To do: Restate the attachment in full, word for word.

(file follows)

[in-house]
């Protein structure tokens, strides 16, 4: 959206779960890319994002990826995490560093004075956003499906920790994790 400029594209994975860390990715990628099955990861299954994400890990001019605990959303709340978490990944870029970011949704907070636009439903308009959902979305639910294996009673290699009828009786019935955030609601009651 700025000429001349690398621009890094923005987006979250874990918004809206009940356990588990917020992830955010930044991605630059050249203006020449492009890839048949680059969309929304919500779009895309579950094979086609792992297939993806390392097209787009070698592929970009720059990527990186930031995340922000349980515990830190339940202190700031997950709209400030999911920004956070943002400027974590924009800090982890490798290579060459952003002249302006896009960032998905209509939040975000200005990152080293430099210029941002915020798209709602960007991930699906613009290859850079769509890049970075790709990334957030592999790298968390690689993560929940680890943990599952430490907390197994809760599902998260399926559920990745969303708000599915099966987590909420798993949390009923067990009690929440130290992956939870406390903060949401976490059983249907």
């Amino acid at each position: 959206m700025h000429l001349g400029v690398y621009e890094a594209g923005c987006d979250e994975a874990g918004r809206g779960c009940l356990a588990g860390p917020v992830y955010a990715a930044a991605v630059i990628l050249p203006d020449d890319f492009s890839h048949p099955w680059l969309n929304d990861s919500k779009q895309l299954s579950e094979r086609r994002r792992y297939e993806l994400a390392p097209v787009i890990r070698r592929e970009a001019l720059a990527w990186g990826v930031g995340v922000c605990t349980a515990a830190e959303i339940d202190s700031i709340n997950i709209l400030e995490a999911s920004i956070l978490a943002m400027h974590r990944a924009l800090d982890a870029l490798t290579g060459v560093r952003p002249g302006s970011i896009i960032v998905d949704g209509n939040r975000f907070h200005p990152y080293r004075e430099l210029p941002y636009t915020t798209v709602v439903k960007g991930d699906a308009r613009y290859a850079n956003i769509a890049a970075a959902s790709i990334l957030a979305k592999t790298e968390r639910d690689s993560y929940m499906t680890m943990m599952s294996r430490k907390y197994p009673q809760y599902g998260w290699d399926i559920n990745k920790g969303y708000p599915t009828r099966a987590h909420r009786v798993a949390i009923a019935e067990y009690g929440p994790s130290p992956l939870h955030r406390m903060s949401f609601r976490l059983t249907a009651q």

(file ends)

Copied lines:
[in-house]
């Protein structure tokens, strides 16, 4: 959206779960890319994002990826995490560093004075956003499906920790994790 400029594209994975860390990715990628099955990861299954994400890990001019605990959303709340978490990944870029970011949704907070636009439903308009959902979305639910294996009673290699009828009786019935955030609601009651 700025000429001349690398621009890094923005987006979250874990918004809206009940356990588990917020992830955010930044991605630059050249203006020449492009890839048949680059969309929304919500779009895309579950094979086609792992297939993806390392097209787009070698592929970009720059990527990186930031995340922000349980515990830190339940202190700031997950709209400030999911920004956070943002400027974590924009800090982890490798290579060459952003002249302006896009960032998905209509939040975000200005990152080293430099210029941002915020798209709602960007991930699906613009290859850079769509890049970075790709990334957030592999790298968390690689993560929940680890943990599952430490907390197994809760599902998260399926559920990745969303708000599915099966987590909420798993949390009923067990009690929440130290992956939870406390903060949401976490059983249907």
């Amino acid at each position: 959206m700025h000429l001349g400029v690398y621009e890094a594209g923005c987006d979250e994975a874990g918004r809206g779960c009940l356990a588990g860390p917020v992830y955010a990715a930044a991605v630059i990628l050249p203006d020449d890319f492009s890839h048949p099955w680059l969309n929304d990861s919500k779009q895309l299954s579950e094979r086609r994002r792992y297939e993806l994400a390392p097209v787009i890990r070698r592929e970009a001019l720059a990527w990186g990826v930031g995340v922000c605990t349980a515990a830190e959303i339940d202190s700031i709340n997950i709209l400030e995490a999911s920004i956070l978490a943002m400027h974590r990944a924009l800090d982890a870029l490798t290579g060459v560093r952003p002249g302006s970011i896009i960032v998905d949704g209509n939040r975000f907070h200005p990152y080293r004075e430099l210029p941002y636009t915020t798209v709602v439903k960007g991930d699906a308009r613009y290859a850079n956003i769509a890049a970075a959902s790709i990334l957030a979305k592999t790298e968390r639910d690689s993560y929940m499906t680890m943990m599952s294996r430490k907390y197994p009673q809760y599902g998260w290699d399926i559920n990745k920790g969303y708000p599915t009828r099966a987590h909420r009786v798993a949390i009923a019935e067990y009690g929440p994790s130290p992956l939870h955030r406390m903060s949401f609601r976490l059983t249907a009651q």